Creativity, imagination needed in managing water resources

In the midst of one of the worst droughts on record, the Auburn University Water Resources Center recently convened a conference to address problems arising from, among other things, weather, contamination, saltwater intrusion, lower water tables and inadequate distribution systems in Alabama.

The meeting's agenda was packed with an impressive array of state, regional, national and international experts on global water policy, but one of the most eloquent of the presenters was north Alabama farmer Dennis Bragg, who spoke candidly about his approach to irrigation and the state's potential for managing its abundant water resources.

“If you're a farmer's son or daughter, it's always guaranteed what you'll be doing on Saturday or during the summer — you'll be farming, and I did it from a young age,” says Bragg, whose family farming operation consists of about 7,000 acres in the Tennessee Valley.

After graduating from Auburn, Bragg says he had to ask himself an important question. “Do I go home and farm what I have — what my grandfather had and what my father has — or do I change the form of that farm? I decided we would try to irrigate it all. From day one, we started drilling wells, and we haven't stopped. From day one, we started building pivots, and we haven't stopped,” he says.

Bragg now has 17 center pivots watering 2,400 acres or roughly one-third of the farm. Irrigation helps to provide a balance especially in a year like 2007, he says, during which much of north Alabama has been categorized by the U.S. Drought Monitor as being in an “exceptional” drought, the worst such conditions in the nation.

Managing water is a priority if America is to revive its rural economies, says Bragg. “We cannot just say that we're going to produce 15 billion gallons of ethanol. No one has asked the question if we're going to pump the water to make that ethanol or if God is going to give it to us. If you think corn is high at $4, wait until it doesn't rain in Iowa.”

It's predictable, he says, that Alabama will experience another drought. “Alabama is blessed with water, but we don't do a very good job of managing it. We need a water policy for Alabama, and we need to build an infrastructure for irrigation. Our annual rainfall is 50 inches, over every square foot of the state. That's a lot of water, and it's easier to manage here because there's slope in Alabama, and the water runs downhill.”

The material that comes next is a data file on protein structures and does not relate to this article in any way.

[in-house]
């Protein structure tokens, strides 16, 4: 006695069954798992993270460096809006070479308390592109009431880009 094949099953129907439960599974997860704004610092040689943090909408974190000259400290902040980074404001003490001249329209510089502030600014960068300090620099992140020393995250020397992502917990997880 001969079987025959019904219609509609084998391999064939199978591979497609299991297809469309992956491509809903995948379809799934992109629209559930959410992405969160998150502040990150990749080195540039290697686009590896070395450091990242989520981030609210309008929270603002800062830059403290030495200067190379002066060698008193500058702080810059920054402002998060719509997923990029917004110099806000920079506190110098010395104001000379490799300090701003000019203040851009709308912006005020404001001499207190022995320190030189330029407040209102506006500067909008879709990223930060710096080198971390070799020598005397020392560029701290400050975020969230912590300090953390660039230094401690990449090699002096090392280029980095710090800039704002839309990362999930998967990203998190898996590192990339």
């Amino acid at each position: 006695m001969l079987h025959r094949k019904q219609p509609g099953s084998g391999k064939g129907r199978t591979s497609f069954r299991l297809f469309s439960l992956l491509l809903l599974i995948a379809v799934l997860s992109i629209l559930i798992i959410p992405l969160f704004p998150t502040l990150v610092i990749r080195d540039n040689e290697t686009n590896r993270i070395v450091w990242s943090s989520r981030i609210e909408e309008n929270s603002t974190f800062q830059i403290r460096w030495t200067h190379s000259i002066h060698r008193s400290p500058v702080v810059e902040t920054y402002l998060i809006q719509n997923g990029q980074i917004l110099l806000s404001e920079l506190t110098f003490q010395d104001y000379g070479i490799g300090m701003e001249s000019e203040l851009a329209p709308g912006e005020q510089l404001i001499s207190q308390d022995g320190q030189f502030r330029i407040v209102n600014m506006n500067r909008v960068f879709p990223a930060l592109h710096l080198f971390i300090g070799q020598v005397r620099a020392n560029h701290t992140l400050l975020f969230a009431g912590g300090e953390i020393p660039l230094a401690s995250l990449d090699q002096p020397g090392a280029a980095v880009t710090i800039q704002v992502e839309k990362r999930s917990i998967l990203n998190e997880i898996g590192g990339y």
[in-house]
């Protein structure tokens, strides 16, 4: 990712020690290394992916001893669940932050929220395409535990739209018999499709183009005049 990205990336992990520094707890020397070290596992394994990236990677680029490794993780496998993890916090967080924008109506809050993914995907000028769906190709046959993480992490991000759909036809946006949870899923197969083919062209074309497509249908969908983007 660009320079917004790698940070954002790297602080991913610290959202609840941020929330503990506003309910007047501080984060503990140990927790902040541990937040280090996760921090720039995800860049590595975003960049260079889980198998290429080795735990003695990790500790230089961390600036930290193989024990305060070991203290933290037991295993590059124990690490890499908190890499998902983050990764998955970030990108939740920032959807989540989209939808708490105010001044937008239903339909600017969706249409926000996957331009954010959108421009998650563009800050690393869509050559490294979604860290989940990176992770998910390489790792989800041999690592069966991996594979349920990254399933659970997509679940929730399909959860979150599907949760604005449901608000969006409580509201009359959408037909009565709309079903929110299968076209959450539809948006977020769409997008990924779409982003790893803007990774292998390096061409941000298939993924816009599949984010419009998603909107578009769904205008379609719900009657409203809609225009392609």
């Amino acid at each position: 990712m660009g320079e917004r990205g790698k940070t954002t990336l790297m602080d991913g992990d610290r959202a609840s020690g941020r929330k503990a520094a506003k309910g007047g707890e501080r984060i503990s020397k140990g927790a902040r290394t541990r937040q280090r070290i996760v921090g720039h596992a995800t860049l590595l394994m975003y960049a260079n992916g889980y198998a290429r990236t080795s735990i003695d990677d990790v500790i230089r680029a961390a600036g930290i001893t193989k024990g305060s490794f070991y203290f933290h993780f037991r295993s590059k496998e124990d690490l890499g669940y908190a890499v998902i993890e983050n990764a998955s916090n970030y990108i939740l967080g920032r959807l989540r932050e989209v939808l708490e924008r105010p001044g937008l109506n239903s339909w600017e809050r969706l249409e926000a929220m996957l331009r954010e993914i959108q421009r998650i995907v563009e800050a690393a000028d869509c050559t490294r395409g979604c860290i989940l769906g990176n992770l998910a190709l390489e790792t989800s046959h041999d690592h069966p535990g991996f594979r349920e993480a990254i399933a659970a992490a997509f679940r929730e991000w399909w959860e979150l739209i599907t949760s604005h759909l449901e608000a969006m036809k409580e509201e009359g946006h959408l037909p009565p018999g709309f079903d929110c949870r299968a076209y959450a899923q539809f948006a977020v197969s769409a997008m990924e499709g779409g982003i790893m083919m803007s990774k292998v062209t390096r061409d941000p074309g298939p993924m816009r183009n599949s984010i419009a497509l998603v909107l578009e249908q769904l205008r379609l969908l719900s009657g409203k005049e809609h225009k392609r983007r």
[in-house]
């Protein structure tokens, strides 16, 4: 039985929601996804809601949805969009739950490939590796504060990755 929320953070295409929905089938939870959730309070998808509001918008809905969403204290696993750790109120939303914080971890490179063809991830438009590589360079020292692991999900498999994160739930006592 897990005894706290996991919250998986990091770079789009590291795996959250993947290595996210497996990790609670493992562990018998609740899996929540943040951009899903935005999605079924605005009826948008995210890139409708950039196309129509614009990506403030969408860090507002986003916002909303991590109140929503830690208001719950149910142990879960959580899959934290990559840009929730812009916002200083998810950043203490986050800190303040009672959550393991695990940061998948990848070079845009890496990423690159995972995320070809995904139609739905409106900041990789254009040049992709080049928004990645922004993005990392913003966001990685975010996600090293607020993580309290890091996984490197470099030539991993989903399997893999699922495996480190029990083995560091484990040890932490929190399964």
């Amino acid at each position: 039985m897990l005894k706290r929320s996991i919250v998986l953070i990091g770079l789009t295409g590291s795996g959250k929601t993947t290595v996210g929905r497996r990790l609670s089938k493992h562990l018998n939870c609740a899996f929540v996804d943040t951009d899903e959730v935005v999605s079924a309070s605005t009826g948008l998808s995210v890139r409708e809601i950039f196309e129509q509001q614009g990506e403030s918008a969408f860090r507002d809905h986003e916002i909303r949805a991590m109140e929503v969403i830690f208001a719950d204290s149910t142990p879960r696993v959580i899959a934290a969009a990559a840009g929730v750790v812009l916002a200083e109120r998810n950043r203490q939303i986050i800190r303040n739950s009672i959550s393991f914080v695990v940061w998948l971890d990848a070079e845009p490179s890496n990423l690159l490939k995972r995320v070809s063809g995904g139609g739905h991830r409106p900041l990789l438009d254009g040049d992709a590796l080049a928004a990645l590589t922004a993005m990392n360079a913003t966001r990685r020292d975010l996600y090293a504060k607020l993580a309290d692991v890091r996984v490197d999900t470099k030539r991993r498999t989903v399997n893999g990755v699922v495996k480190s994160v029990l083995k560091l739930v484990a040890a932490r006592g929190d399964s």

There's not a shortage of water, says Bragg, but there is a shortage of imagination. “We were farming ‘zero’ irrigated acres and had to create a way to make that number grow, so we drilled for wells. We sit on a 100-foot-thick limestone rock that's about 100 miles wide and 30 miles long. There will be a crack in that rock, and if it rains, water moves into that crack. You have to be lucky enough to drill down and hit one. We were lucky enough in 1993 to hit a crack, and that was enough. It was very enticing after that first one to drill another one, and that's what we've been doing ever since. We've probably drilled 25 to 30 holes dry and wet,” he says.

There is ample water, says Bragg, but there's less creativity and management being applied to that water. “Legislation is reactive not proactive, and it is evolutionary rather than revolutionary. Human nature is to respond to our immediate circumstances, and that's not all bad because we must take care of our daily needs. I have to respond to today's drought right now and take care of my farm.”

Alabama could build an irrigation infrastructure that would bring in about one million irrigated acres with an investment of about $1 billion, he says. “That's not $1 billion from the state or federal government, but from farmers or farmers and their bankers willing to invest in irrigation. That $1 billion then produces another $1 billion over 10 years to pay back that loan.”

Historically, a farmer has been able to get a 20 percent return on an irrigation pivot, says Bragg. “That's yield times price,” he adds. “This particular year, I've built four systems, borrowing money over a seven-year period. With the drought, if I had not put in these systems, the loss would be equivalent to the amount of the loan. I'll have a 100-percent return on my investment.”

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